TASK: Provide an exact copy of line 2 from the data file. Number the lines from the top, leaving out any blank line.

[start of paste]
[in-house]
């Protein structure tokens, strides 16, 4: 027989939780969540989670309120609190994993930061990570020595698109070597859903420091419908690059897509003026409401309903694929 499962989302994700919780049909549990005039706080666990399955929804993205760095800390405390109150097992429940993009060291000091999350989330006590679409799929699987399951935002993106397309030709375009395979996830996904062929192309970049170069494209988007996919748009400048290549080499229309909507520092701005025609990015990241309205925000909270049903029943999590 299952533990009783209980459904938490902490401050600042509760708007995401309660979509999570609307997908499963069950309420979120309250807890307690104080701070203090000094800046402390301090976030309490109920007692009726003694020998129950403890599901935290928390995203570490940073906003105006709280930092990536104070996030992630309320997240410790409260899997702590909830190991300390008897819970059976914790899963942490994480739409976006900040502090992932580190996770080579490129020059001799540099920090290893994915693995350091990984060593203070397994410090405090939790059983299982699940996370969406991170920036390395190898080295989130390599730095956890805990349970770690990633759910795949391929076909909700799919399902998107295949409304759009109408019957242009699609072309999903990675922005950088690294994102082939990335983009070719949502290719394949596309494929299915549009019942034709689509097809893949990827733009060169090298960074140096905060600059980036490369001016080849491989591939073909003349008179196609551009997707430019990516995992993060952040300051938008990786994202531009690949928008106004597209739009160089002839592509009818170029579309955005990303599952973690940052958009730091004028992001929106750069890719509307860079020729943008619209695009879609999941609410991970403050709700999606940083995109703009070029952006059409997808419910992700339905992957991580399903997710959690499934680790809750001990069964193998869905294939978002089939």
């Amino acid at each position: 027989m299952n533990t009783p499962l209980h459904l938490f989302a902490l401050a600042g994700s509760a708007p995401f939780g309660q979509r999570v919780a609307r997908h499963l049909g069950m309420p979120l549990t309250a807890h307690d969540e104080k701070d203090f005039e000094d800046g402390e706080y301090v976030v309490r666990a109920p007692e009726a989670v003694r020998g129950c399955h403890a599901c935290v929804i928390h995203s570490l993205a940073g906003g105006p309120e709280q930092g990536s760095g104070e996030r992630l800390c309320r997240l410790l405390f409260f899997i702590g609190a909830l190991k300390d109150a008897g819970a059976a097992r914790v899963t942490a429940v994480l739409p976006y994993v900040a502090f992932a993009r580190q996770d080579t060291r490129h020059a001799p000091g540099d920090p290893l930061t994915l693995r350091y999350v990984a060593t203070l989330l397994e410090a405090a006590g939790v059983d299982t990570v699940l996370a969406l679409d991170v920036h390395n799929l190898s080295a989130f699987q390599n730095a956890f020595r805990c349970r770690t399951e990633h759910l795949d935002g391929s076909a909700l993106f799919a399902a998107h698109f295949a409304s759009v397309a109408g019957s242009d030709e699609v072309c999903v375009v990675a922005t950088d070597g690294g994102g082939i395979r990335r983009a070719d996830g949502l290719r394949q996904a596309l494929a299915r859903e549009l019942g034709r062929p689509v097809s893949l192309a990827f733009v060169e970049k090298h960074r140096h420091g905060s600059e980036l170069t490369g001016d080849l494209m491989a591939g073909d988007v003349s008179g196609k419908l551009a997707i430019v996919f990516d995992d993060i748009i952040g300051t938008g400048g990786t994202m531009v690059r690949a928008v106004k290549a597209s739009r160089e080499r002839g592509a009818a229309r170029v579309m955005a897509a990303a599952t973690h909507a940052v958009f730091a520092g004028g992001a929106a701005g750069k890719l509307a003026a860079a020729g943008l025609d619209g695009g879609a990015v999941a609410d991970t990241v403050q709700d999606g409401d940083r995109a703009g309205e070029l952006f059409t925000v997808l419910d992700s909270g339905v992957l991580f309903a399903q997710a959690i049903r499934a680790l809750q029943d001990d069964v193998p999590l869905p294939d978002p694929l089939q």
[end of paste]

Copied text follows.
């Protein structure tokens, strides 16, 4: 027989939780969540989670309120609190994993930061990570020595698109070597859903420091419908690059897509003026409401309903694929 499962989302994700919780049909549990005039706080666990399955929804993205760095800390405390109150097992429940993009060291000091999350989330006590679409799929699987399951935002993106397309030709375009395979996830996904062929192309970049170069494209988007996919748009400048290549080499229309909507520092701005025609990015990241309205925000909270049903029943999590 299952533990009783209980459904938490902490401050600042509760708007995401309660979509999570609307997908499963069950309420979120309250807890307690104080701070203090000094800046402390301090976030309490109920007692009726003694020998129950403890599901935290928390995203570490940073906003105006709280930092990536104070996030992630309320997240410790409260899997702590909830190991300390008897819970059976914790899963942490994480739409976006900040502090992932580190996770080579490129020059001799540099920090290893994915693995350091990984060593203070397994410090405090939790059983299982699940996370969406991170920036390395190898080295989130390599730095956890805990349970770690990633759910795949391929076909909700799919399902998107295949409304759009109408019957242009699609072309999903990675922005950088690294994102082939990335983009070719949502290719394949596309494929299915549009019942034709689509097809893949990827733009060169090298960074140096905060600059980036490369001016080849491989591939073909003349008179196609551009997707430019990516995992993060952040300051938008990786994202531009690949928008106004597209739009160089002839592509009818170029579309955005990303599952973690940052958009730091004028992001929106750069890719509307860079020729943008619209695009879609999941609410991970403050709700999606940083995109703009070029952006059409997808419910992700339905992957991580399903997710959690499934680790809750001990069964193998869905294939978002089939």